north carolina highway historical marker program
North Carolina Highway Historical Marker Program
 

 
 
 

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     The naming of a county can provide a lesson in North Carolina history. What is now Greene County was once part of Johnston but in 1758 it became Dobbs County for royal governor Arthur Dobbs. In 1791 that name was “expunged from our map,” as historian Kemp Battle phrased it, and a new county was named for the Secretary of State, James Glasgow. When Glasgow met an ignominious end, in 1799 the name was changed to Greene to honor Nathanael Greene, the hero of Guilford Courthouse.

     James Glasgow (ca. 1735-1819), born in Maryland, in 1765 acquired a plantation on Contentnea Creek known as “Fairfield” as a gift from his father-in-law. Glasgow, active in the colonial militia, took part in the Battle of Moores Creek Bridge but soon forsook the military for politics. As assistant secretary of the Provincial Congresses, 1775-1776, and clerk of the Council of State, 1776-1779, Glasgow earned the respect of the state’s Revolutionary patriots. His reward was election by the legislature in 1777 as North Carolina’s first Secretary of State. A principal duty of that position was the oversight of the military land grant program, the issuance of property in what became Tennessee to veterans of the Revolution.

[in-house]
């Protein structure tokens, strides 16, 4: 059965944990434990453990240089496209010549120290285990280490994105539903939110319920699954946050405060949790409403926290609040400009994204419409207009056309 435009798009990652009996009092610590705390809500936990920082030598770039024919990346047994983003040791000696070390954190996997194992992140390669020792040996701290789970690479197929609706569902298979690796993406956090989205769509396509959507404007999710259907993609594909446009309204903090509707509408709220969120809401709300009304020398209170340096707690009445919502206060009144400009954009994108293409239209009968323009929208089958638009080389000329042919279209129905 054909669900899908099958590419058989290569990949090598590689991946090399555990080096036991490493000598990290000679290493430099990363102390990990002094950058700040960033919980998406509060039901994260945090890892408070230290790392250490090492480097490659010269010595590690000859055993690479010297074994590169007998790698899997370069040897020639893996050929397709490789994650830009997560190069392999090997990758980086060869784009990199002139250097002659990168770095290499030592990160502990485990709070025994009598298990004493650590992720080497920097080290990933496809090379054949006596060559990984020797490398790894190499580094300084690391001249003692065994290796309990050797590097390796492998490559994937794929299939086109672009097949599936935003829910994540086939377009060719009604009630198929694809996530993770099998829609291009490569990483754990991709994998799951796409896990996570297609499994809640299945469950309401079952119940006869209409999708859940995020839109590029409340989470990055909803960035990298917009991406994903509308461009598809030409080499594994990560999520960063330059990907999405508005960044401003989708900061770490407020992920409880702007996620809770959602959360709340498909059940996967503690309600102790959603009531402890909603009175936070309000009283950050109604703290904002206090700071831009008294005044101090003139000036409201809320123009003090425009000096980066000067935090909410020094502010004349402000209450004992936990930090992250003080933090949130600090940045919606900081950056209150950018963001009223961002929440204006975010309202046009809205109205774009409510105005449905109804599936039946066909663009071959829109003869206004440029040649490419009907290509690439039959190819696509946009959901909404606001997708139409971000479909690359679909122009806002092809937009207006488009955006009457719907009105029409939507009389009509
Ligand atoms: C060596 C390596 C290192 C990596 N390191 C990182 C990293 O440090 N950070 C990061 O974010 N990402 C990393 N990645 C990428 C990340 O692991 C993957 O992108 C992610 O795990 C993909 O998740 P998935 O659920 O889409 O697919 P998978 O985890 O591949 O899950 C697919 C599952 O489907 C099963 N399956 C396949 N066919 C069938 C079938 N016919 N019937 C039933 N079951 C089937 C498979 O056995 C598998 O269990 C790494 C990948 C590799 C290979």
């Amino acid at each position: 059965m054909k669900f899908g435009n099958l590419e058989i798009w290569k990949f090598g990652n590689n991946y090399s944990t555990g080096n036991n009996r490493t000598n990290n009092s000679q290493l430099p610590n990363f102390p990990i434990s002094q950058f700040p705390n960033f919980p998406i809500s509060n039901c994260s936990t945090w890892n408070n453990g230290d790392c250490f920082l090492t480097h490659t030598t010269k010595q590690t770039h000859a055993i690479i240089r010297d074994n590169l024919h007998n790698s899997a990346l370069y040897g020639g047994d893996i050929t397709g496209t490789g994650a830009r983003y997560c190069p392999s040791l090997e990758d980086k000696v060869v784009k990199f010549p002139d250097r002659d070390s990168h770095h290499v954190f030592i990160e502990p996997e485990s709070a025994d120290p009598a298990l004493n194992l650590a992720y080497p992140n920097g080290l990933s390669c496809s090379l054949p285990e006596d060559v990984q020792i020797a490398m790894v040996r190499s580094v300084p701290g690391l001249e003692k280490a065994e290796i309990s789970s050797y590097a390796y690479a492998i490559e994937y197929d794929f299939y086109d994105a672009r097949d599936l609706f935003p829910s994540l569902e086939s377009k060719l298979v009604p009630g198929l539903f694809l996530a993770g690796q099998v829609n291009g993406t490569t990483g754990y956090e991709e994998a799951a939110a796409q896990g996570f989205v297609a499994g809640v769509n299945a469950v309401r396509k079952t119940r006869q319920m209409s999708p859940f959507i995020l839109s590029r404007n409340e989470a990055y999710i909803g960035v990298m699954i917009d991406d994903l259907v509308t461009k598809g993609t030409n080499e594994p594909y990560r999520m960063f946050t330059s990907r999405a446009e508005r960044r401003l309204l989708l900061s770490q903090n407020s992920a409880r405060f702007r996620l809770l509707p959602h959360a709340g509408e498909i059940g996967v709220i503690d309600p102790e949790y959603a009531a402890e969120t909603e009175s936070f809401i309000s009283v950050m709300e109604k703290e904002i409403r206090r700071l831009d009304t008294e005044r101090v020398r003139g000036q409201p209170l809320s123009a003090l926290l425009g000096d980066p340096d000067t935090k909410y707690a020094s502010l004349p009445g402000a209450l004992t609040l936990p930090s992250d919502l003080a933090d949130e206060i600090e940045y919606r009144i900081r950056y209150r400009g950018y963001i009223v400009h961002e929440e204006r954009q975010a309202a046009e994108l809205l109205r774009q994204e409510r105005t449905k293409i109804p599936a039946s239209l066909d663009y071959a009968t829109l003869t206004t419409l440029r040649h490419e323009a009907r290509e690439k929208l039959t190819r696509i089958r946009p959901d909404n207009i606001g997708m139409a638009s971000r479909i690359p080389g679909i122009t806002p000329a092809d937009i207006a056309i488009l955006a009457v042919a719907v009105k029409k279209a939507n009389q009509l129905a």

In 1797, on receipt of a letter from Andrew Jackson setting forth charges of impropriety in the issuance of the grants, Gov. Samuel Ashe and the legislature set in motion events leading to Glasgow’s resignation and eventual conviction on land fraud charges. Notwithstanding the fact that others were involved in the scandal, Glasgow suffered the consequences. The committee of inquiry determined that the Secretary of State should be charged with a misdemeanor, dereliction of duty as a public officer. A tribunal found him guilty on two counts and fined him 1,000 pounds on each. Glasgow left the state and settled near Nashville, Tennessee, where he died in 1819. “Behold the reward of dishonesty and official corruption!” wrote Kemp Battle in 1903.


References:
William S. Powell, ed., Dictionary of North Carolina Biography, II, 303-305 – sketch by Charles R. Holloman
Russell S. Koonts, “An Angel Has Fallen!: The Glasgow Land Frauds and the Emergence of the North Carolina Supreme Court,” North Carolina Historical Review (July 1995): 301-328
Kemp P. Battle, “The Trial of James Glasgow,” North Carolina Booklet (May 1903)
James M. Creech, History of Greene County, North Carolina (1979)
William S. Powell, North Carolina Gazetteer (1968)
Price-Strother map (1808)


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